Senators announce bipartisan deal; automakers set to clear major hurdle in self-driving car legislation

September 29, 2017

Senator Gary Peters (D-MI) and Commerce Committee Chairman Senator John Thune (R-SD) and announced a deal late Wednesday night on a new bipartisan legislation that carries major ramifications for the emerging self-driving car industry.

Call it the P-T Cruiser Bill, if you will. The Senate Commerce Committee votes on it next week.

If approved, it will mark a major step toward the widespread deployment of self-driving vehicles on public roads.

MORE: Find out about the various levels of self-driving cars

In a joint statement, the senators said, “we expect adoption of self-driving vehicle technologies will save lives, improve mobility for people with disabilities, and create new jobs.”

As with a similar bill passed by the House last month, the bill applies to passenger vehicles only, with with tractor-trailers excluded. That means separate legislation will eventually be required as self-driving truck research progresses with its own unique challenges.

The bill isn’t a free-for-all, and is aimed at controlling the pace of driverless vehicle roll-out while regulators get a feel for the balance of safety versus progress.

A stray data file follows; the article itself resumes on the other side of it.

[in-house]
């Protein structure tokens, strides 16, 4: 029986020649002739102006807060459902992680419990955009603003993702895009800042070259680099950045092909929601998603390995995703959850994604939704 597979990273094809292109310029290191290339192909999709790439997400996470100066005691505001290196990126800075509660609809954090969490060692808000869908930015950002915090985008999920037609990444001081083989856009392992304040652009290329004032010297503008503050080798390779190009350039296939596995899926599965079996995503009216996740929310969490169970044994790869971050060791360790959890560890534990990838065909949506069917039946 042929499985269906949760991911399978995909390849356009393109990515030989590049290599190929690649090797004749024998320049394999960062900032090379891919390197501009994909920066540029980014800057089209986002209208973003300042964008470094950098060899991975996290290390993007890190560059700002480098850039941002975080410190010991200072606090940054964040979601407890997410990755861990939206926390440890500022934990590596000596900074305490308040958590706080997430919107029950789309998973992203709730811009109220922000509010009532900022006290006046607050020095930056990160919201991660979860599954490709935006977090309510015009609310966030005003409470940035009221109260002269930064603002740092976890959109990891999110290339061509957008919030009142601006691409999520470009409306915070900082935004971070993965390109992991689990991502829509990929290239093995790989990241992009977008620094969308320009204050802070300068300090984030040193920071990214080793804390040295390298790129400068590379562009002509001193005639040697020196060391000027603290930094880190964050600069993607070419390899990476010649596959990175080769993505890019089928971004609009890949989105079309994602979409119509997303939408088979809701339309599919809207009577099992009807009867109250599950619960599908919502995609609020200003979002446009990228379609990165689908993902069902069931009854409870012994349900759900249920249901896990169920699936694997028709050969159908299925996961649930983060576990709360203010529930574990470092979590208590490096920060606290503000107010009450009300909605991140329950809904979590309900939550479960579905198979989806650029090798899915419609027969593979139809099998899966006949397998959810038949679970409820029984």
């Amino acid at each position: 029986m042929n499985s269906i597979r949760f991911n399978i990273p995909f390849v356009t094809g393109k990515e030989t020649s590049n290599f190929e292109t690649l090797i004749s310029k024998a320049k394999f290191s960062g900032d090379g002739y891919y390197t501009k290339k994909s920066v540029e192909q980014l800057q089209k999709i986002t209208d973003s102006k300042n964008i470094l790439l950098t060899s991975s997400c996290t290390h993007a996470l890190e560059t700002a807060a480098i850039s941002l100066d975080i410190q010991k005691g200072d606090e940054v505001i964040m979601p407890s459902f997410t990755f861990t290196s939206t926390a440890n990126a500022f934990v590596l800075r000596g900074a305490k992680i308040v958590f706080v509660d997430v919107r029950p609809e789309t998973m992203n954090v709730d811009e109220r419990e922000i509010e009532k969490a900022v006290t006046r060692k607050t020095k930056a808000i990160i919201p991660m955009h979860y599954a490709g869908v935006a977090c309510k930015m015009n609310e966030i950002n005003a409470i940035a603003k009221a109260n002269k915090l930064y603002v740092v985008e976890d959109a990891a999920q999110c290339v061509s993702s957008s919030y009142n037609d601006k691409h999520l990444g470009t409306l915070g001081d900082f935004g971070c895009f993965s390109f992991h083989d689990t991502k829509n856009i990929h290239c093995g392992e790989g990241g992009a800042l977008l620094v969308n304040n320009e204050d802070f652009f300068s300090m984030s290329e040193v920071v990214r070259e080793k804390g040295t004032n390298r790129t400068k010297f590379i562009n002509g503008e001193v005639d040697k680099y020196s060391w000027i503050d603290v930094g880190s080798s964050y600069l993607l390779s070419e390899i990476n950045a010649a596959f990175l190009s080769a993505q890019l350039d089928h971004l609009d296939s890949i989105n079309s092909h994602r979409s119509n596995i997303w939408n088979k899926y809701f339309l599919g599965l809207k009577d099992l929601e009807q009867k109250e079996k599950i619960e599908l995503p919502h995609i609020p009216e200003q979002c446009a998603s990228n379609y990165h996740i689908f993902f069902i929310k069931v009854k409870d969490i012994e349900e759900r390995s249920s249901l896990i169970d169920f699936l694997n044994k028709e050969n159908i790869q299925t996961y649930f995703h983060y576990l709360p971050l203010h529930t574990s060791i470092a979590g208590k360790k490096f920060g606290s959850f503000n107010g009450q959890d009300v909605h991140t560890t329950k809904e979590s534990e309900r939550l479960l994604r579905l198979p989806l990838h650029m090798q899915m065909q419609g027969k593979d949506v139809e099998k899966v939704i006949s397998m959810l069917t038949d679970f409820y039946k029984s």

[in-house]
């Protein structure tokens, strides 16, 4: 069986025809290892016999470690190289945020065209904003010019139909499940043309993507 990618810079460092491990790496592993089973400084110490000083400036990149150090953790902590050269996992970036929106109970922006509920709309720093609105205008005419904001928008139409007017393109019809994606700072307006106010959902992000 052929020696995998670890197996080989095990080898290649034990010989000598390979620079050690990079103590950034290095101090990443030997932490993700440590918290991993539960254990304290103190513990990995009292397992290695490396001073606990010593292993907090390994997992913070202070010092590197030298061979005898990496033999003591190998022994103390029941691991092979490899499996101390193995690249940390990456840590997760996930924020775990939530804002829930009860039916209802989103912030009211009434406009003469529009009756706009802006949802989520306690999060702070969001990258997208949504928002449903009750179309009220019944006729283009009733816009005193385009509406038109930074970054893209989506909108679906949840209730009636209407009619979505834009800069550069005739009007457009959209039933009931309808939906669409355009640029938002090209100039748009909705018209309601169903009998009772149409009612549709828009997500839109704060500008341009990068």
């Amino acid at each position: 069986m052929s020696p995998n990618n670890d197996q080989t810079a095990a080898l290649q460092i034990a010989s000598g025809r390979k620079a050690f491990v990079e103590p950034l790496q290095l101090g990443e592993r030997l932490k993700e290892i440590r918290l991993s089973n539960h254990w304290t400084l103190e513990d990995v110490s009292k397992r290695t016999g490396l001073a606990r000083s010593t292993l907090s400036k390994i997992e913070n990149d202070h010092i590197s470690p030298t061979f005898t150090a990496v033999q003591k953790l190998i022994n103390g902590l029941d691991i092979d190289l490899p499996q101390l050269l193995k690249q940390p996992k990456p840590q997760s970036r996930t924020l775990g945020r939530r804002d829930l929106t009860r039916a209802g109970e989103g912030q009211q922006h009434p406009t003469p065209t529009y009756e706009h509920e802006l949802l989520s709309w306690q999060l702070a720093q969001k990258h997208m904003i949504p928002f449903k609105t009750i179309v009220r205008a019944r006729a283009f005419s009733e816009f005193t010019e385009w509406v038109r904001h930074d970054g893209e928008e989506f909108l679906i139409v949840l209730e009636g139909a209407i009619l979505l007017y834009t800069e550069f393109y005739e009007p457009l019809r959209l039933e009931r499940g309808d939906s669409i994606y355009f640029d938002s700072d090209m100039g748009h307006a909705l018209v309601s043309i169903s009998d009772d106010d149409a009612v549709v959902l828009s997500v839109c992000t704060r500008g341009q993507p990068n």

While the specific text of the bill is slated to be unveiled later, the House bill caps self-driving vehicle production at 25,000 vehicles in the first year, rising to 100,000 in the third, with stipulations that the cars prove themselves safer than human drivers.

Crucially, manufacturers need not get pre-approval for new technologies before testing them on public roads, which paves the way for testing in every state. Currently, states set their own self-driving vehicle guidance, resulting in an imbalance of testing locations. If the senate bill remains true to the House version, federal regulators will oversee the safety and security side of self-driving cars, while individual states will be responsible for taxation, licensing, and liability and insurance standards, which remain a hotly contested topic for the post-driver world.

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